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Abstract: Case Reports |

LEFT VENTRICULAR NON-COMPACTION SYNDROME PRESENTING AS PALPITATIONS FREE TO VIEW

Gautam Kumar, MBBS*
Author and Funding Information

Mayo Clinic, Rochester, MN


Chest


Chest. 2009;136(4_MeetingAbstracts):4S. doi:10.1378/chest.09-0087
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Abstract

INTRODUCTION:  Palpitations are best defined as an intermittent “thumping,” “pounding,” or “fluttering” sensation in the chest. It is a common symptom that is seen in primary care, emergency rooms and specialty clinics. There is a wide differential diagnosis for this including endocrine eg. thyrotoxicosis, psychatric eg. anxiety and cardiovascular eg. atrial fibrillation causes. In fact, most patients with palpitations do not have serious arrhythmias or underlying structural heart disease.

CASE PRESENTATION:  A 66 year-old man developed palpitations in the morning which he initially ignored. When the palpitations persisted for 4 hours, he presented to the emergency room. He had no present or prior history of chest pain, palpitations, shortness of breath or syncope. He had a past history of type 2 diabetes mellitus for 3 years on Januvia and hypertension for 4 years on hydrochlorothiazide. Family history was non-contributory.On exam, he was normotensive (136/83 mm Hg) and tachycardic (168 beats/min). Cardiac, respiratory, thyroid and abdominal exams were normal. Electrocardiography revealed a wide complex tachycardia with a left bundle branch block pattern. In view of this, he was started on intravenous amiodarone and transferred to us for further care.He converted to sinus rhythm with left bundle branch block at a heart rate of around 80 beats/min. Overnight, his troponin T levels trended upwards from 0.13 - 0.20 - 0.24 (normal < 0.01) ng/mL. Therefore he was started on intravenous heparin and sent for a coronary angiogram the next day which revealed an 80% mid-right coronary artery lesion to which a stent was delivered. He also had an echocardiogram that revealed an ejection fraction of 20% with evidence of left ventricular non-compaction.Therefore, he was sent for an electrophysiological study that revealed an atrio-ventricular nodal reentrant tachycardia which was ablated successfully. An implantable cardioverter-defibrillator was then placed for primary prophylaxis of sudden death, he was started on Warfarin for thromboembolism prophylaxis and heart failure medications and dismissed subsequently. On follow up at six months, he remains asymptomatic and active.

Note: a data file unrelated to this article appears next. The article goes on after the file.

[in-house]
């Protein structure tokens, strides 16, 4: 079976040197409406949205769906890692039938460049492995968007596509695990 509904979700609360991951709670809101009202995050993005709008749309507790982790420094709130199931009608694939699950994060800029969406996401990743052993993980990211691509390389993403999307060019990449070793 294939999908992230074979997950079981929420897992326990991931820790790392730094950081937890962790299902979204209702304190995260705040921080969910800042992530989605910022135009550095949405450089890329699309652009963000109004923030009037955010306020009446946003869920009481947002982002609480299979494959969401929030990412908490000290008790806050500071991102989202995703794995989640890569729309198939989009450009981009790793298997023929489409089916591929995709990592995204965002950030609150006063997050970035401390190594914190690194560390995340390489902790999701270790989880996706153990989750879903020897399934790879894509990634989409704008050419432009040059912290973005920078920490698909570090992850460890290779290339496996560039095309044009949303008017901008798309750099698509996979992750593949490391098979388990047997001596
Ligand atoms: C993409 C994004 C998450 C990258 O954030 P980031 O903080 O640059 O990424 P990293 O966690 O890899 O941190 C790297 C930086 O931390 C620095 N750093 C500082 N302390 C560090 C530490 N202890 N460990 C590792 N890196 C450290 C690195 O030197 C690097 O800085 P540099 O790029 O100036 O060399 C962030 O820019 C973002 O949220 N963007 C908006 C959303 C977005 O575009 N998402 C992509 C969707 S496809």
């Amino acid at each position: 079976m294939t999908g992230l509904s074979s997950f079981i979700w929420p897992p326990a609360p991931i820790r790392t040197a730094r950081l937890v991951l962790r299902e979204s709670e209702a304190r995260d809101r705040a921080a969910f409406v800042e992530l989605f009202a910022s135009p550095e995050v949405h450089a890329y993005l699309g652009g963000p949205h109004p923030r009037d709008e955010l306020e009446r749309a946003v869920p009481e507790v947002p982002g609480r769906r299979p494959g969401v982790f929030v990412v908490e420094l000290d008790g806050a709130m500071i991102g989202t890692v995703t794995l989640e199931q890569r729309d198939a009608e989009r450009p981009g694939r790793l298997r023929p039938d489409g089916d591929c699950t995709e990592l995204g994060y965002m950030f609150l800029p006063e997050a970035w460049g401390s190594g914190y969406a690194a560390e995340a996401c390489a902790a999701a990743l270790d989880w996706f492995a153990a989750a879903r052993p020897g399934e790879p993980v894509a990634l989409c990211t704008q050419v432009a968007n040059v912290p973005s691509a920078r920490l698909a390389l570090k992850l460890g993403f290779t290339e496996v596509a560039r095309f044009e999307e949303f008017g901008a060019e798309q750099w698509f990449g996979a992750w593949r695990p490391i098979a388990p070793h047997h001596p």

DISCUSSIONS:  Isolated left ventricular non-compaction (LVNC) syndrome is a rare genetic primary cardiomyopathy thought to arise from intra-uterine arrest of normal myocardial compaction. It is defined by the presence of prominent trabeculations, communication between the ventricular cavity and the ventricular wall through trabeculations, presence of a two layer wall structure and end-systolic ratio of non-compacted to compacted (NC/C) myocardium of > 2:1 in the absence of coexisting concomitant congenital cardiac anomalies. The exact prevalence of this condition is unclear. LVNC has been associated with heart failure, cardioembolic events and ventricular tachyarrhythmias. Our patient had a wide complex tachycardia which sparked concern for ventricular tachycardia but this was actually an atrio-ventricular nodal reentrant tachycardia. To the best of the author’s knowledge, this is the only case in reported literature of LVNC presenting as palpitations and supraventricular tachycardia.

CONCLUSION:  Isolated left ventricular non-compaction syndrome is a rare primary cardiomyopathy which may present in a variety of clinical scenarios. Echocardiography plays a pivotal role in the diagnosis. Management of the condition should focus on standard heart failure therapy, thromboembolism prophylaxis and family screening.

DISCLOSURE:  Gautam Kumar, No Financial Disclosure Information; No Product/Research Disclosure Information

Monday, November 2, 2009

4:30 PM - 6:00 PM


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